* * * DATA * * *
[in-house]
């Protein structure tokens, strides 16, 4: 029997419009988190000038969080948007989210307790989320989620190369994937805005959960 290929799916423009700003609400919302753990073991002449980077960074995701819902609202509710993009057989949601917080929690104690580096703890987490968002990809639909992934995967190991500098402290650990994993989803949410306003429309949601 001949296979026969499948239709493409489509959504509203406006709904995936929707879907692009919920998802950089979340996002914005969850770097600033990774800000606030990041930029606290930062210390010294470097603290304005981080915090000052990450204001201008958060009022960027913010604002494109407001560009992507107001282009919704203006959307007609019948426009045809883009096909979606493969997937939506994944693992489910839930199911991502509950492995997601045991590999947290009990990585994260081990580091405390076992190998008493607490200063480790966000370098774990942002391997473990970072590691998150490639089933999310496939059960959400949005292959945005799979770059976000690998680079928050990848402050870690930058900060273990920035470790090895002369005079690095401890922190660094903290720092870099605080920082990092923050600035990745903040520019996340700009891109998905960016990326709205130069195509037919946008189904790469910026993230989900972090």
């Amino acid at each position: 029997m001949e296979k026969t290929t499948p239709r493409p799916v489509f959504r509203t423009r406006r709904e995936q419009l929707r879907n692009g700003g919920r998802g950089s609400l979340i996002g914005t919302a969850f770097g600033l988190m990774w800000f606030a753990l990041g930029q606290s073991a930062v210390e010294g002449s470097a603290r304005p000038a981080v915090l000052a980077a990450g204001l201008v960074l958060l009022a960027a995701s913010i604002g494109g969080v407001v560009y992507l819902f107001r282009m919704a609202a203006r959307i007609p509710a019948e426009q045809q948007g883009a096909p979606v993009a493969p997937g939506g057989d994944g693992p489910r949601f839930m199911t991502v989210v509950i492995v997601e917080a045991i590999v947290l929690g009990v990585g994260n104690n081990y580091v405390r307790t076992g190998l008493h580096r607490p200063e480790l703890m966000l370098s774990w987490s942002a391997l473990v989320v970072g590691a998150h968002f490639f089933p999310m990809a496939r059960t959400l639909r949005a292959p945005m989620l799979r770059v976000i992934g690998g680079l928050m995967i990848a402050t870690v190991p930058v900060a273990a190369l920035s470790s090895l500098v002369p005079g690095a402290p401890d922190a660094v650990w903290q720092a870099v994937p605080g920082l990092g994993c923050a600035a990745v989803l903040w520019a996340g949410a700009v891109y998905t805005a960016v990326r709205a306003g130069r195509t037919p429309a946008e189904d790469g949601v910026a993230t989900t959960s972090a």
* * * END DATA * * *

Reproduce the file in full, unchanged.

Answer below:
[in-house]
């Protein structure tokens, strides 16, 4: 029997419009988190000038969080948007989210307790989320989620190369994937805005959960 290929799916423009700003609400919302753990073991002449980077960074995701819902609202509710993009057989949601917080929690104690580096703890987490968002990809639909992934995967190991500098402290650990994993989803949410306003429309949601 001949296979026969499948239709493409489509959504509203406006709904995936929707879907692009919920998802950089979340996002914005969850770097600033990774800000606030990041930029606290930062210390010294470097603290304005981080915090000052990450204001201008958060009022960027913010604002494109407001560009992507107001282009919704203006959307007609019948426009045809883009096909979606493969997937939506994944693992489910839930199911991502509950492995997601045991590999947290009990990585994260081990580091405390076992190998008493607490200063480790966000370098774990942002391997473990970072590691998150490639089933999310496939059960959400949005292959945005799979770059976000690998680079928050990848402050870690930058900060273990920035470790090895002369005079690095401890922190660094903290720092870099605080920082990092923050600035990745903040520019996340700009891109998905960016990326709205130069195509037919946008189904790469910026993230989900972090």
């Amino acid at each position: 029997m001949e296979k026969t290929t499948p239709r493409p799916v489509f959504r509203t423009r406006r709904e995936q419009l929707r879907n692009g700003g919920r998802g950089s609400l979340i996002g914005t919302a969850f770097g600033l988190m990774w800000f606030a753990l990041g930029q606290s073991a930062v210390e010294g002449s470097a603290r304005p000038a981080v915090l000052a980077a990450g204001l201008v960074l958060l009022a960027a995701s913010i604002g494109g969080v407001v560009y992507l819902f107001r282009m919704a609202a203006r959307i007609p509710a019948e426009q045809q948007g883009a096909p979606v993009a493969p997937g939506g057989d994944g693992p489910r949601f839930m199911t991502v989210v509950i492995v997601e917080a045991i590999v947290l929690g009990v990585g994260n104690n081990y580091v405390r307790t076992g190998l008493h580096r607490p200063e480790l703890m966000l370098s774990w987490s942002a391997l473990v989320v970072g590691a998150h968002f490639f089933p999310m990809a496939r059960t959400l639909r949005a292959p945005m989620l799979r770059v976000i992934g690998g680079l928050m995967i990848a402050t870690v190991p930058v900060a273990a190369l920035s470790s090895l500098v002369p005079g690095a402290p401890d922190a660094v650990w903290q720092a870099v994937p605080g920082l990092g994993c923050a600035a990745v989803l903040w520019a996340g949410a700009v891109y998905t805005a960016v990326r709205a306003g130069r195509t037919p429309a946008e189904d790469g949601v910026a993230t989900t959960s972090a």